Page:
Tuesday, 8 September 2009
Why do I think Steve Gerber was so great? Well for starters, there's that scene where Doc Strange says to Nighthawk: " Am I making myself sufficiently ambiguous? "
30 odd years later, I still love throwing that into conversations.
When I was a kid, I followed Steve throughout his great Bronze Age quartet of books ( Howard The Duck, Omega The Unknown, Man-Thing & The Defenders ) as well as the occasional side trip he took, like The Son Of Satan or Tales Of The Zombie. However, I'm the first to admit I often had a hard time with his work. Often, reading something by Steve made me feel vaguely uncomfortable, like I was reading something I shouldn't really be looking at. It was so weird. Equally, as a kid, you might have to gird yourself a little before taking on a Gerber script. Basically because you knew you were gonna have to put in a little work. This wasn't Spidey being chased around by The Spider-Slayer or a simple slug-fest. You were gonna enjoy a Gerber book, sure, but you were gonna have to think a little too. But it was always worth it.
Let's look briefly at each of the main books:
The Defenders was always my favourite Gerber book, even though I don't generally like team books, and taken individually, I never much cared for Dr. Strange, The Hulk or Nighthawk. But put 'em together, and put 'em together with Valkyrie especially, and you have the best team book of the Bronze Age by far.
What made Steve great was simple: he always wrote about outsiders. Not in the way that has since become a cliche thanks to every moaning mutant on the stands, but genuine, bitter & twisted outsiders who have no choice but to seek the comfort of their own. The Defenders were so unpopular in The Marvel Universe, all the other characters thought they were bad guys.
In fact, The Defenders were clearly the unpopular gang at school. Nighthawk was the rich kid with a troubled childhood who everybody hated 'cos they all assumed his life was a bed of roses. The Hulk was the overweight, bad tempered kid with anger management issues and an inability to communicate. Valkyrie was the angry tomboy who just wanted to be left alone who everybody thought was a lesbian. And Doc was the weirdo bookworm whose place they all hung out at 'cos he had the best record collection in the world.
And apart from all that, it was just brilliantly insane fun where you genuinely had no idea what would happen next: Nighthawk's brain, The Headmen, The Sons of The Serpent, Val in prison, Nebulon & The Bozo's, even The Elf, a gigantic pie in the face that Steve strung us along with for a year. Not to mention all the great guest stars. No comic was ever so effortlessly simultaneously fun & intelligent, until...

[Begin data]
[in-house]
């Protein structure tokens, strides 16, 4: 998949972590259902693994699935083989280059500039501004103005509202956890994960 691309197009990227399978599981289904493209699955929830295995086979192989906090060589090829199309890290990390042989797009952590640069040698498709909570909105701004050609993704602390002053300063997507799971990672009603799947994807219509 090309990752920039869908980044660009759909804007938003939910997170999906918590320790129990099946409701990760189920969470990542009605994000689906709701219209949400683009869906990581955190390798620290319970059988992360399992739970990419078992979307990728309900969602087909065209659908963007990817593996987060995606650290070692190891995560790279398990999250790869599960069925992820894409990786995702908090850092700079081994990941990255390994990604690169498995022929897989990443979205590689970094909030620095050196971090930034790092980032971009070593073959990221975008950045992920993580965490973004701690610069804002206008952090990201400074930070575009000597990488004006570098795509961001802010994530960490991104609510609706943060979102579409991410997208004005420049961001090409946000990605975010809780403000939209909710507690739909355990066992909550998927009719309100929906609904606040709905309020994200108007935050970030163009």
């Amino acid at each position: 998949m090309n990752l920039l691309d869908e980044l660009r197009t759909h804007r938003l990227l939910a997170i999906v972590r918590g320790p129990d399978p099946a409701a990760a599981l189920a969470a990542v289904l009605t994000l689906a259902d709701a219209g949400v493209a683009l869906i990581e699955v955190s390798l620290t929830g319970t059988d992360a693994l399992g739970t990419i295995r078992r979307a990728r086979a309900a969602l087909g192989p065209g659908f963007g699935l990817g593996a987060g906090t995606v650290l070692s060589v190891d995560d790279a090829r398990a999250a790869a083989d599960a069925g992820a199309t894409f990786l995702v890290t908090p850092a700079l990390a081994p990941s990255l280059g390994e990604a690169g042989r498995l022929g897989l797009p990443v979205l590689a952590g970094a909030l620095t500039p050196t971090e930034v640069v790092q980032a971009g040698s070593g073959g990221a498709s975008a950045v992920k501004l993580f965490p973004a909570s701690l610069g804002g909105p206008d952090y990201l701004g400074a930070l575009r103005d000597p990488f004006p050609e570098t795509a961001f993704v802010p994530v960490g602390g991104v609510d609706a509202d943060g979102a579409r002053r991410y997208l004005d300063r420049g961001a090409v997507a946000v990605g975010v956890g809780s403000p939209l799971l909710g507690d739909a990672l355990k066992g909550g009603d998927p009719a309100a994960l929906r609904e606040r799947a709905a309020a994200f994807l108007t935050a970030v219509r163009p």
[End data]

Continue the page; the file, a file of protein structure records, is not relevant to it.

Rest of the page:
Steve's signature book, and one that every time I reread an issue, astounds me that he got away with it. Howard is, of course, the ultimate outsider, as well as the ultimate little guy railing against an unjust society. A funny animal transplanted into the real world with infinitely more finesse than the underground comics he bears a passing resemblance to. I guess you either like Howard ( the book and the character ) or you don't, but I think it speaks a lot for The Bronze Age that such a book was even possible. Strange to think now that we accepted it without batting an eye, as Steve ( and his feathered alter ego ) took a journey across '70's America laying waste to fake politics, false religions & insipid media along the way. Howard is a fantastically angry book, sure, but it's also, behind all the gags, a brilliantly humanistic book. Only bruised romantics can be this virulently sarcastic & cynical. It was real and true, and fantastical and hysterical, and one of the greatest comics ever. Moments to treasure: Howard facing up to that month's baddie ( The Beaver ) for the obligatory comic-book fight scene, then simply walking away from the fight out of ennui. Howards interior voices during his stay in the asylum. The whole of ' The Night After You Saved The Universe '. Howard's realistic ( ! ) love for Beverly. Beverly herself, surely one of the greatest, most three-dimensional female characters in comics. And what about: "He died a caterpillar. The kid died a butterfly."